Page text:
4) On the same note, do NOT to hog-wild on *adding* things either through nLite. My mantra in creating these CDs has always been ‘Back to Work.’ As this is now the only Windows PC I have (both notebooks went 100% Linux), its become even more imperative. So PuTTY is immediately on the list, along with one or two other things that can speed up my bootstrap (OpenOffice, FireFox, status stuff). Again I made mistakes here on the last CD, this is a good time to correct that.

4) I *will* go nuts this time with services (since they can be rolled back if a mistake was made). I’ve been waiting on SP3 registry files from BlackViper, and *cheer* they’re now available. That’s at least a start, and an excellent reference site (he even has Reg Tweak files for Windows 7!). I highly recommend looking over the site, just be prepared to lose an hour or two reading. ;)

5) In the hardware department, get a new gigabit card as a spare (preferably using PCIe-1x). Something absolutely screwy has been occurring on the one my motherboard has (probably weird drivers), and my only ‘spare’ is an ancient Intel 100Pro card (ordinary PCI no less). It had issues with how I ‘connected’ to my work desktop; Then again, it could be Windows, but better safe than sorry.


I’m also strongly considering a dual-boot with Linux, finally. Just too many stories recently by Myst-ers with crashed Windows installs, and their Linux boot saving the day. If that becomes the case, I’ll probably ‘test-drive’ the CentOS version since that’s what got installed on a couple systems at work (and may be our future variant there). OpenSolaris would be nice, but its not playing nice with the VPN (missing packages).

Right, onwards. We’ll see how this pans out…


Upgrades, Part 2

Two good pieces of news in the notebook front:

-> Pulled out the 40 gig from its little case (the one I’ve been using to make it my Debian Slug disk) and looked up the part number on Toshiba’s site. It’s a 5400 RPM, and is the same size as the old Sager and HP disks. I can live with the 100 Meg/sec spec as given, that’s more than I’ll normally draw in most instances, other than installs. The 16 Meg buffer is a *very* nice plus though!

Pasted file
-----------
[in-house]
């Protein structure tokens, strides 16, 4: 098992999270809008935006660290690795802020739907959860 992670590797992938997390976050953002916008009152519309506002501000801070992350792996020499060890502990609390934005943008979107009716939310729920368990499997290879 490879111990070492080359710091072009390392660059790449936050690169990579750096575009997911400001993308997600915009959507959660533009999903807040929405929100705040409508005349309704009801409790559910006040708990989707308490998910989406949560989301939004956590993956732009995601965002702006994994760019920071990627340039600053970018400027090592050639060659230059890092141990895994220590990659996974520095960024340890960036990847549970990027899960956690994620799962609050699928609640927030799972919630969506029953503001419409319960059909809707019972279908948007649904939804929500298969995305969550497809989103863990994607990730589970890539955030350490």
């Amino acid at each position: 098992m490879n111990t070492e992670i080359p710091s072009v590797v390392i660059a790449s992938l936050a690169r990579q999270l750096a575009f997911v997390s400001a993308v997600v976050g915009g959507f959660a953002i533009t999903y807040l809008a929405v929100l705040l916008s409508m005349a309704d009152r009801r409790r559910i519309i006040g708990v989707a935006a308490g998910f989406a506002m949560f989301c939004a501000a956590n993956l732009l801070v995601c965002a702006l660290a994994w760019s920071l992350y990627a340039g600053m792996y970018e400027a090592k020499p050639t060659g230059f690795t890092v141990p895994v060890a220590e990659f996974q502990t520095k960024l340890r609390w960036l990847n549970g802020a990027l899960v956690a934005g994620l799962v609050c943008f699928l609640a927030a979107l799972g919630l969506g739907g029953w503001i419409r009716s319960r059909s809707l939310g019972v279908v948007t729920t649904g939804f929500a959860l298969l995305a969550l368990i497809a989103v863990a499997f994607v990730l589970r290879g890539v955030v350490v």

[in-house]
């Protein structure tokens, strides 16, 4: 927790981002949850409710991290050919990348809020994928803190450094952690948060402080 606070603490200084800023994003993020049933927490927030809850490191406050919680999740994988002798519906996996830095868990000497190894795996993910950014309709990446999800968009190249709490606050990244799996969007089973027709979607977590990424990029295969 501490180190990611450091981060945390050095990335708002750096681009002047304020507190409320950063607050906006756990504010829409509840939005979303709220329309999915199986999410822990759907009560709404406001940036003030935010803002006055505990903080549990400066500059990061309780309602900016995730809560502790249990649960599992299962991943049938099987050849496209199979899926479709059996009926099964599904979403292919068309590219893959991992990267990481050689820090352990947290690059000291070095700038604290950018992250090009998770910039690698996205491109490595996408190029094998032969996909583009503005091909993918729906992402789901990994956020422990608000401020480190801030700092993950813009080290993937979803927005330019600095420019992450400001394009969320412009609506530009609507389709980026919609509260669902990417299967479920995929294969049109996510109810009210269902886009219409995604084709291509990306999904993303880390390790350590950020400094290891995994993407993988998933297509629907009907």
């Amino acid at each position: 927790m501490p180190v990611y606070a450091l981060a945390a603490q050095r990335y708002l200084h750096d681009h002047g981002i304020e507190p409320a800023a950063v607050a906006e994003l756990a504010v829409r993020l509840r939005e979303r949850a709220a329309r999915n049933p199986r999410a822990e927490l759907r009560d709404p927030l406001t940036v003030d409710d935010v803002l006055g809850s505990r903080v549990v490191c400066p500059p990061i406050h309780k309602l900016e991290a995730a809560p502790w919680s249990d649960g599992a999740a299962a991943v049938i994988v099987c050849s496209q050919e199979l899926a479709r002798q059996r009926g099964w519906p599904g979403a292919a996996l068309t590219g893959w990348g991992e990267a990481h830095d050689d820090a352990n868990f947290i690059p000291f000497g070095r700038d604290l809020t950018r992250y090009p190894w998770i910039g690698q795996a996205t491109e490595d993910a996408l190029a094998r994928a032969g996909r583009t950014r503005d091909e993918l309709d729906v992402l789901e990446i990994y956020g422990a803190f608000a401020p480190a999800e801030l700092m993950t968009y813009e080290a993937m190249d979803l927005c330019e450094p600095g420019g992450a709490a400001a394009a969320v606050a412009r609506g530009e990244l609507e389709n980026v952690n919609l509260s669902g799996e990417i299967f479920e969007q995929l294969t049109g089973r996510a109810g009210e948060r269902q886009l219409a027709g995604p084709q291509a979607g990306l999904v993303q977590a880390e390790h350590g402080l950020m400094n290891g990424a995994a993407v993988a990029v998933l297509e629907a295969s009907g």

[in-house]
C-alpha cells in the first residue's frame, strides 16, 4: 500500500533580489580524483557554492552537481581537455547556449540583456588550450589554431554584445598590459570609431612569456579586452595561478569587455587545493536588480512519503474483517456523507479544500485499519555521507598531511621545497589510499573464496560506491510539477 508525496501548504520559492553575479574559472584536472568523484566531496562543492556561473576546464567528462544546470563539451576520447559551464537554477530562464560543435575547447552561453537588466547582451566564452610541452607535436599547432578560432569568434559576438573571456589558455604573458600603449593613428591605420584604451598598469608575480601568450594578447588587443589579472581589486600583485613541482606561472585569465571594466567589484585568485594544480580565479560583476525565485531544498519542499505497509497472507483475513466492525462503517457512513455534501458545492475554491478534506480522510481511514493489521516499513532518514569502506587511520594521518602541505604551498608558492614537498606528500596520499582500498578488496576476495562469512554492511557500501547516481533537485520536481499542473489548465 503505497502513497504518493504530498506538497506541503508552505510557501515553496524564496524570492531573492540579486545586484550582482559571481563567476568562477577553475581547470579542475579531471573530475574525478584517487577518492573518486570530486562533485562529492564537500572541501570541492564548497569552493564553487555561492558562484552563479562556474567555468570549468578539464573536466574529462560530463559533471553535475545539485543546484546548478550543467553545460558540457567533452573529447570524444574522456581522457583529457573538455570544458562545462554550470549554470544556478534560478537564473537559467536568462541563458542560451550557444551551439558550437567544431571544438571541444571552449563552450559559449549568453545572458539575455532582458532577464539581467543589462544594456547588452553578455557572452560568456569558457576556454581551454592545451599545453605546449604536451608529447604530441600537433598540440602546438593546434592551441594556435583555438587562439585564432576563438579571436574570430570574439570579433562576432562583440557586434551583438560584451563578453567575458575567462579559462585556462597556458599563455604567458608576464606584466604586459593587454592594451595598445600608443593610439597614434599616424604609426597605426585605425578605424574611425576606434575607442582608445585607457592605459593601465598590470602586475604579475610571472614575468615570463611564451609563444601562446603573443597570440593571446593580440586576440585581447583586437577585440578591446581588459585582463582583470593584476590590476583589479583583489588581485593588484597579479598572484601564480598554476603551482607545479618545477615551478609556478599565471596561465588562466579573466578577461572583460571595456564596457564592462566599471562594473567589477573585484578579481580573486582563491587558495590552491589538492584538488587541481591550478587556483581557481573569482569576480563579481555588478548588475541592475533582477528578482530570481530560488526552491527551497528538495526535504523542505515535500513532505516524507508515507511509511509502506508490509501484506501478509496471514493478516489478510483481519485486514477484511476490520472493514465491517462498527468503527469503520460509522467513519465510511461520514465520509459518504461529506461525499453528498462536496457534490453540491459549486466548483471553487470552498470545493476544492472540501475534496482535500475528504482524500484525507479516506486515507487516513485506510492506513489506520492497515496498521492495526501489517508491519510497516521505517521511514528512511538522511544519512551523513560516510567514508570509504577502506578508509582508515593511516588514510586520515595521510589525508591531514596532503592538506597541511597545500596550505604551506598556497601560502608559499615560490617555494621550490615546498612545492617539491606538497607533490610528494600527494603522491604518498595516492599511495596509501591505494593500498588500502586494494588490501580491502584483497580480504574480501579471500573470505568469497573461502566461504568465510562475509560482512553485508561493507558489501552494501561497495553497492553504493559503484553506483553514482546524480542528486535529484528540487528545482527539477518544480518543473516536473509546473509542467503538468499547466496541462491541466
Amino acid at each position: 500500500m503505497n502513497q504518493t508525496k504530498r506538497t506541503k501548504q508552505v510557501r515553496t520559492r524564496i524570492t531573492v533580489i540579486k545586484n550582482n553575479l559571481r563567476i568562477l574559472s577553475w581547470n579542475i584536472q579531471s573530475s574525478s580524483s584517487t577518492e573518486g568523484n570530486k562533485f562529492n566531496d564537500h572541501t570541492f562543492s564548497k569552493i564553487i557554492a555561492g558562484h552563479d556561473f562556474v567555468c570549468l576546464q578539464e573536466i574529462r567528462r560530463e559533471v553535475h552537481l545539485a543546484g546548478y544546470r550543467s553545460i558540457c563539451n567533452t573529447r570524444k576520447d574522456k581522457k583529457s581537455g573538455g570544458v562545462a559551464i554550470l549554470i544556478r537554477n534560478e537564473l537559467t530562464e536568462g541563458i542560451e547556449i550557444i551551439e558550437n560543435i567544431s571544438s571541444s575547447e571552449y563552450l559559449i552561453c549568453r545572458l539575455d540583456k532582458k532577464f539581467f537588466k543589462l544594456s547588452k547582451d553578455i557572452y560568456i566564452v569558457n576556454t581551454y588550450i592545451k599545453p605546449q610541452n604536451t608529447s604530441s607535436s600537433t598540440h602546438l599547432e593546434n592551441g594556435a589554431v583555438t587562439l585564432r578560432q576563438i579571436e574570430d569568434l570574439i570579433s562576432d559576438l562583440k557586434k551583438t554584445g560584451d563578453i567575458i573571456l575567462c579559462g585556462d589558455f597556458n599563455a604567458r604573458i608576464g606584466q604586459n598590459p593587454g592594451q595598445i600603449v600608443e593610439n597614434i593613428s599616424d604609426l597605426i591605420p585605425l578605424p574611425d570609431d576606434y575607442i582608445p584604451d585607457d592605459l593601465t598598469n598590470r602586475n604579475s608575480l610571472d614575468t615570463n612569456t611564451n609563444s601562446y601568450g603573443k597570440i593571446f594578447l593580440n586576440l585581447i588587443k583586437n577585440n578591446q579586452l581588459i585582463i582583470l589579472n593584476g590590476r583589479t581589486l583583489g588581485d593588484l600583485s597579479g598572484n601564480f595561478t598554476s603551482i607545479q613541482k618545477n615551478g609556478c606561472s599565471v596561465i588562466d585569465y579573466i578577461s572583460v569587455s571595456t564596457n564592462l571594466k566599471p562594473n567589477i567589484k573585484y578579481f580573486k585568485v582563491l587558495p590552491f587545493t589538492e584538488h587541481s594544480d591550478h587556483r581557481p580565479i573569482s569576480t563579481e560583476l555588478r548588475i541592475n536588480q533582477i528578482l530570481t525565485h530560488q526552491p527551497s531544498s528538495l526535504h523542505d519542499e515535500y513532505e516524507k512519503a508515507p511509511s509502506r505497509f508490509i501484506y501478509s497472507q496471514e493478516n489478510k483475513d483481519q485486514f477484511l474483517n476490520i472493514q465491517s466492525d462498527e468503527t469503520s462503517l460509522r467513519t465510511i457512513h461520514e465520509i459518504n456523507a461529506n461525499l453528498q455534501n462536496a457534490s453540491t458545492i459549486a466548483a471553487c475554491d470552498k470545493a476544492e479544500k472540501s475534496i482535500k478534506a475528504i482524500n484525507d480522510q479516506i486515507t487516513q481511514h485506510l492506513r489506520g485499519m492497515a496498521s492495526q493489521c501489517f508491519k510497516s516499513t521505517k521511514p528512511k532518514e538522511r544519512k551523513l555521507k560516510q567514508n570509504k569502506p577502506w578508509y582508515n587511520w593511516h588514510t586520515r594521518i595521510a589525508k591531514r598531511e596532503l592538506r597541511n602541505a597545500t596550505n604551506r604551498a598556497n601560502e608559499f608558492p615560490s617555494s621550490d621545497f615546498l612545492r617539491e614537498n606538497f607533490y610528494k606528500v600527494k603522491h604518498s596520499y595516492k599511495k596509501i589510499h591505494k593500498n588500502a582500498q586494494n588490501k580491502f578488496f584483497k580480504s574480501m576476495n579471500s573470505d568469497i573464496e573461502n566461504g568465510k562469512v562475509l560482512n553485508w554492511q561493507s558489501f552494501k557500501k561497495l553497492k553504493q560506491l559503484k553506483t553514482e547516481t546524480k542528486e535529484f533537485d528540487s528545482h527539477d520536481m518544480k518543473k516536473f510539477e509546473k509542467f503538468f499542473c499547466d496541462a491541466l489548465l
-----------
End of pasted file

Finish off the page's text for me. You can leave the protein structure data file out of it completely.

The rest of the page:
-> Debian ‘lenny 2’ installed just as beautifully as Etch did, with the added bonus of a working wireless card (after getting the firmware setup of course – for which a link to the appropriate instructions was included in the ‘dmesg’ boot sequence). That is a first for me and Linux, and doubly pleased when I discovered that in Linux, I had more hotspots mapped out and with better strengths than in WinXP (most locked though, good move in an apartment building ;) ).

So, new plans:

1) Put 40 gig disk in HP, re-install ‘Lenny 2′ and get wireless up again.

2) 60 gig disk goes in the external case (which is USB-2 and FireWire), re-format with ext3 and FAT16 partitions. Probably 40/20, respectively.

3) Drop a VirtualBox Guest OS (WinXP) on the external disk. See if I can get the old Half-Life games running on it, plus a couple other things that are needed for work (and is only in, or works better with, Windows – like the Exchange webmail, that is a damn sight better to use in IE).